Creating accessible seminars and tutorials for disabled students

Resources and materials used in seminars and tutorials

The range of resources and materials used in seminars and tutorials is as considerable as tutors' expectations about what students will have to do.

"We expect our students in seminars and tutorials to read texts and research papers, access libraries and on-line resources, communicate and evaluate ideas through discussion, design programs, write notes and reports, use mathematics, logic and other formal notations."

The accessibility of teaching materials such as Powerpoint and overhead projector slides is as important in seminars and tutorials as it is in lectures. A possible difference is that in seminars and tutorials, displays on screens are often less distant from students than they may be in a lecture theatre. The recommended font size 30, Arial or Verdana, as a minimum for a large lecture theatre, may be proportionately reduced for a relatively smaller classroom.

But if the expectation is that students will use the information, then they must all be able to access it. There is a variety of ways of achieving this end: hard copies, with due attention, for example, to students' print requirements of font type and size; disk copy; reading out the contents of the slide. The smaller scale environment of many seminars or tutorials often allows the tutor to check that the arrangements are working.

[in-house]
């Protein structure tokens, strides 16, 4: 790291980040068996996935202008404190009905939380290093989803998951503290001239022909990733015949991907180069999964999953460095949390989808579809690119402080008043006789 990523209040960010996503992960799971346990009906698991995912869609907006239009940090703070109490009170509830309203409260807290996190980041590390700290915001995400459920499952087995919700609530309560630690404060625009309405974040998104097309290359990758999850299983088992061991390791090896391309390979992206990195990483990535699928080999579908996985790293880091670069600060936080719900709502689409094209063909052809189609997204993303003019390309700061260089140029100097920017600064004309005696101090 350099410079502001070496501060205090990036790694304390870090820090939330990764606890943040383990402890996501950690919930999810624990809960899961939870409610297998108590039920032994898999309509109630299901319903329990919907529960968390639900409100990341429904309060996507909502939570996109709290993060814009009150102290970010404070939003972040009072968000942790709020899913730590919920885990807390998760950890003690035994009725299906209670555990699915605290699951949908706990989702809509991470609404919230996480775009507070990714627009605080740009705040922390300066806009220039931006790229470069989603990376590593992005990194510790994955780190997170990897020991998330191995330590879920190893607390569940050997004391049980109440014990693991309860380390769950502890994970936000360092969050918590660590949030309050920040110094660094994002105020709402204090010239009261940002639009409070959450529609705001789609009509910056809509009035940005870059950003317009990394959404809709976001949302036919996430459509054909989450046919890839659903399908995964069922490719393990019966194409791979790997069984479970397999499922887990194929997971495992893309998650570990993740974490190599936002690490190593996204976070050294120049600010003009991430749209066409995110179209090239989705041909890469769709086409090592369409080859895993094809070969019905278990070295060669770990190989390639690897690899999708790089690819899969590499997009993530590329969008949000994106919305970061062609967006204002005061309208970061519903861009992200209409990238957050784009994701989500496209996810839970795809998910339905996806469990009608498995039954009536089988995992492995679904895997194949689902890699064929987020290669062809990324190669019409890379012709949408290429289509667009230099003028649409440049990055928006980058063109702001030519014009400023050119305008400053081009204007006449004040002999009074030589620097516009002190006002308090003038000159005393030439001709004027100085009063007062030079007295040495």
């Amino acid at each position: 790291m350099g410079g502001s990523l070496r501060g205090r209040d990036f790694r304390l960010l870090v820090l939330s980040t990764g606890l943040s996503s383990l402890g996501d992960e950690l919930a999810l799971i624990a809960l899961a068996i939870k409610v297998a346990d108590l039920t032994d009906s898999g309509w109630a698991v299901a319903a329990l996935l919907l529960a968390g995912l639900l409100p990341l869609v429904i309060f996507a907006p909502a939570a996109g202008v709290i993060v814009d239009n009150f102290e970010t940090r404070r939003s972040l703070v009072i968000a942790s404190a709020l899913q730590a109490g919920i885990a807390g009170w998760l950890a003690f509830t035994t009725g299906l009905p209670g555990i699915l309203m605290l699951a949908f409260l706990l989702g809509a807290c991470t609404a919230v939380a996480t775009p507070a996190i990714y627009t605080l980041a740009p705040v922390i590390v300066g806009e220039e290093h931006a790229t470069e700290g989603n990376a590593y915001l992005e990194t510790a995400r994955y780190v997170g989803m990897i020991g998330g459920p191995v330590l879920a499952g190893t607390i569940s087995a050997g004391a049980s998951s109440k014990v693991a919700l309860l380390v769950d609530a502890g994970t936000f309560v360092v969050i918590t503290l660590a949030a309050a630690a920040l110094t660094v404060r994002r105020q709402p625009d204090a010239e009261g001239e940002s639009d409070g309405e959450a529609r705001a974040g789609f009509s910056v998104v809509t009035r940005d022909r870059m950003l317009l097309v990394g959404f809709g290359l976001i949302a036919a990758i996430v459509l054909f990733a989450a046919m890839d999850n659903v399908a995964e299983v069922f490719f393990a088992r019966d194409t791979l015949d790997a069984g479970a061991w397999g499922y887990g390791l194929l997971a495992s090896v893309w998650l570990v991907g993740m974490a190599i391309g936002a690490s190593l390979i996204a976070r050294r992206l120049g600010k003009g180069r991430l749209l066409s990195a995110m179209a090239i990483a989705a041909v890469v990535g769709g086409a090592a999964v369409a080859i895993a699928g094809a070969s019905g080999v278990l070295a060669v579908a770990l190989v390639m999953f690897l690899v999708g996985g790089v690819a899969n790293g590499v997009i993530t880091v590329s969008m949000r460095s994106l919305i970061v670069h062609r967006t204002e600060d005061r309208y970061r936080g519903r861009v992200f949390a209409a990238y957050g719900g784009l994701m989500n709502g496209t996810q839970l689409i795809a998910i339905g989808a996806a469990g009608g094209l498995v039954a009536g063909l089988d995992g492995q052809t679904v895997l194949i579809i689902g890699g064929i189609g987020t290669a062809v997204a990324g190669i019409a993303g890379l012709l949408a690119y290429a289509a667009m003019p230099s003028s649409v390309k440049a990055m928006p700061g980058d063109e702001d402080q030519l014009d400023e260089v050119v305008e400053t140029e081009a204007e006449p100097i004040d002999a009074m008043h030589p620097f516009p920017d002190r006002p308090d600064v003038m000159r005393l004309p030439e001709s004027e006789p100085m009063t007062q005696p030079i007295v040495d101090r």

"Due to the lack of hard copies coming my way, I decided to use that wonderful little creation that any respectable partially sighted person owns - the monocular. Only trouble was that as I was about to remove it from my bag, I realised that I was in a room full of people who had probably never seen one before." Sara's diary.

The solutions to questions about accessibility of materials relate to the intended purpose. If the material is for immediate use of students in the seminar or tutorial, then a disk copy given to a student on the day will be inaccessible unless the appropriate technology for accessing the disk is also made available. An associated point is that thought must also be given to the means by which students will not just access but also work with or on the materials. A student who uses Braille will be able to read but not complete, for example, a self assessment form provided in Braille, unless also provided with appropriate technology. If the same student is handed the form as a hard print copy they are likely to find this as inaccessible as most tutors receiving a completed form in Braille. This example reinforces the need for clarity about the intended use of materials, since this has a bearing on how it can be made accessible.